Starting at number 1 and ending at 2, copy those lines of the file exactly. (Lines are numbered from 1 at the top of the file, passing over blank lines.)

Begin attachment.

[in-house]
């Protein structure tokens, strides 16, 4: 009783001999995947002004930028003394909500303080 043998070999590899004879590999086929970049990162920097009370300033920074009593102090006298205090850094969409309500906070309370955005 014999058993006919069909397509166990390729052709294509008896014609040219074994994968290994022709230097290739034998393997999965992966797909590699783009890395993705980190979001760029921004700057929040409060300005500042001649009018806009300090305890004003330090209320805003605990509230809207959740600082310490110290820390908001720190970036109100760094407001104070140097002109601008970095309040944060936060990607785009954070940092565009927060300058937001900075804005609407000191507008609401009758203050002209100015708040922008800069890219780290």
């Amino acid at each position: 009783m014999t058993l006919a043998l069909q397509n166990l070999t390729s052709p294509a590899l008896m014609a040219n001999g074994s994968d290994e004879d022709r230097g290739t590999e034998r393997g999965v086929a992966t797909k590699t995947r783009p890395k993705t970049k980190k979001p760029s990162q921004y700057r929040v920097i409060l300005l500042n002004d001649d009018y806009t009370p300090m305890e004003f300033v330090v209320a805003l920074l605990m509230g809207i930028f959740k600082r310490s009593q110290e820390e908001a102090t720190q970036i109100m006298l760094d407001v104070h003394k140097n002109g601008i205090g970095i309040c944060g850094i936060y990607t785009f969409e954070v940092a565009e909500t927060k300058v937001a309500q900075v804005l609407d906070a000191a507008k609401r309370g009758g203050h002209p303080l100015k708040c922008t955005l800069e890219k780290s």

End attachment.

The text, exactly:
[in-house]
């Protein structure tokens, strides 16, 4: 009783001999995947002004930028003394909500303080 043998070999590899004879590999086929970049990162920097009370300033920074009593102090006298205090850094969409309500906070309370955005 014999058993006919069909397509166990390729052709294509008896014609040219074994994968290994022709230097290739034998393997999965992966797909590699783009890395993705980190979001760029921004700057929040409060300005500042001649009018806009300090305890004003330090209320805003605990509230809207959740600082310490110290820390908001720190970036109100760094407001104070140097002109601008970095309040944060936060990607785009954070940092565009927060300058937001900075804005609407000191507008609401009758203050002209100015708040922008800069890219780290």